I departed Tallinn for Riga, the capital city of neighboring Baltic country, Latvia. Although I’d been to Lithuania and Estonia before this trip, I’ve somehow always missed the middle sister. Go figure. Counting up, Latvia is now the 29th country I’ve been to in the world. By the end of this trip, I’ll have hit 31 countries, (although I’ve still never been to Canada).
The Riga Old Town has some beautiful streets
And they open up into lovely little squares
The old Powder Tower was home to a lot swallows today
There were lots of beautiful church spires, too
I could have taken pictures of all of the buildings around town (and by the end of this post you may think that I did)
My host family in Akhalkalaki was especially excited that I was including Riga on my itinerary. Host uncle, Pavlik, studied at the Riga University and Emilia and Akop took a long vacation to visit him and get him settled in at some point (I don’t know the exact date, but it would have been between 1989 and 1991). Emilia would often reminisce about those days, about how difficult things were for the family then, and about how much she loved that vacation and Riga in particular. (As an aside for background, in 1988 there was a devastating earthquake in Armenia that also affected Akhalakalaki, then Emilia’s husband passed away in 1989 or 1990, while she had two sons in college. It was a tough period, even without considering the 1991 collapse of the USSR, the only country Emilia had ever lived in. Given all of this, I'm surprised she could keep it all together and move forward, but she did and this trip seems like it was one of the first highlights after a very dark, difficult time.) I got tips from Emilia about what to see and do and where to eat, which the others would chuckle at, because things have undoubtedly changed in the 22-year interim.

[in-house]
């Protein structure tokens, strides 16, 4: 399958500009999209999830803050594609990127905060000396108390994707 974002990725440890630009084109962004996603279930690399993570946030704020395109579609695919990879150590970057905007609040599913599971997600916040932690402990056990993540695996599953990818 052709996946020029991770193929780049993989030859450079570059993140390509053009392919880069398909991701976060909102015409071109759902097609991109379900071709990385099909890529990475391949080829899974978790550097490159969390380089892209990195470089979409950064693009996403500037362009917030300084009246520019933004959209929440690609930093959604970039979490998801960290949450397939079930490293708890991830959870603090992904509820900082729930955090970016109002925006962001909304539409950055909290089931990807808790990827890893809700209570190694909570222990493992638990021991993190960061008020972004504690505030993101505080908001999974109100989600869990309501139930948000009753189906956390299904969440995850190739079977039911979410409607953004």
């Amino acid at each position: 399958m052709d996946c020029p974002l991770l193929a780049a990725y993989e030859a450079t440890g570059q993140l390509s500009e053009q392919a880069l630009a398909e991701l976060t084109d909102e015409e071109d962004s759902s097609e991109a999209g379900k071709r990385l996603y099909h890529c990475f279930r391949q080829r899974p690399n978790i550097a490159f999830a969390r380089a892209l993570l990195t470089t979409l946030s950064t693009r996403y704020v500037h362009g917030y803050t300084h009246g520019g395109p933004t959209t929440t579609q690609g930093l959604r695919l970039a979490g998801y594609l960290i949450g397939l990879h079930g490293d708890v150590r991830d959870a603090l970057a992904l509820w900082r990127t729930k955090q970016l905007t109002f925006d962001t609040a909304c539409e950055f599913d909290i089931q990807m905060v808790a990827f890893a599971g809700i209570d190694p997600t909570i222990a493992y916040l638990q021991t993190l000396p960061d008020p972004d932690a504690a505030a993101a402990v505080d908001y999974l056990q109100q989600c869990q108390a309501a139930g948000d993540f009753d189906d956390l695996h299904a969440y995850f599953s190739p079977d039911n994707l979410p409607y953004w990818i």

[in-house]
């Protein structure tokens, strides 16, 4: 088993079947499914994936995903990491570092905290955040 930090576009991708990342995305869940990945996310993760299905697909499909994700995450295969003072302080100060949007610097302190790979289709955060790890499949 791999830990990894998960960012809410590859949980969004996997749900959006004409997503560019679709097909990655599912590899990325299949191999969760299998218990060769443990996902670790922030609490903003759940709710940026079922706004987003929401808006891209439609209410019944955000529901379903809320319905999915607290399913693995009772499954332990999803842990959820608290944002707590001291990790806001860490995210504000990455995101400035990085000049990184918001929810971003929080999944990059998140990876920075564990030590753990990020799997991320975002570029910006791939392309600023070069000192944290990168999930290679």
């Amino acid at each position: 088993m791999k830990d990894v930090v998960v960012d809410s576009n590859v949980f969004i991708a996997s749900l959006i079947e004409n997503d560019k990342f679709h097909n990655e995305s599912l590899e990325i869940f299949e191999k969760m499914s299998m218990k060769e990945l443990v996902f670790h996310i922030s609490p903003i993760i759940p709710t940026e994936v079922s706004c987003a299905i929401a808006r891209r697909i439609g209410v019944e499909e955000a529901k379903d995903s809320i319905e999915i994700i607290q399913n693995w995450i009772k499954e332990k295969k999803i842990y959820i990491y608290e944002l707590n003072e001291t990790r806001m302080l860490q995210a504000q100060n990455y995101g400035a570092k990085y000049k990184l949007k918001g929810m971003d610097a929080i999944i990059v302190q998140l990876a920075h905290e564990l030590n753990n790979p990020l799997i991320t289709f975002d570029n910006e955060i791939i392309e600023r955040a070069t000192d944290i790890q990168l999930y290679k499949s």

Another beautiful square in the old town
An old wooden church that was burned down and reconstructed 8 times in its 400+ year history
The ruins of a synagogue. Riga's Jewish population was almost completely decimated during WW2
Of course Riga has its nice, Stalinist buildings as well. They call this one "Stalin's Birthday Cake"
Another cool old town building, now a bank, but with the coats of arms of all the regions of Latvia decorating the side
Emilia was absolutely right about one thing, though—Riga is a beautiful city, with lots to do, see and eat. It has a very different feel from Tallinn. It lacks the medieval wall and watchtowers, for starters, and has many more buildings with distinct styles. From my Riga Free Tour guide, I learned that about 40 percent of the buildings are designed in the Art Nouveau style, thanks to a British mayor of the city in the early 1900s. Like Estonia, Latvia has been invaded, conquered, occupied, and overrun for centuries, and has a lot of different cultural influences that have shaped it.
A cool Art Nouveau building
The House of the Blackheads, an old German merchant guild house
St. Peter's Cathedral spire
One of the main parks. There are apparently beavers living in this canal, but I didn't see any of them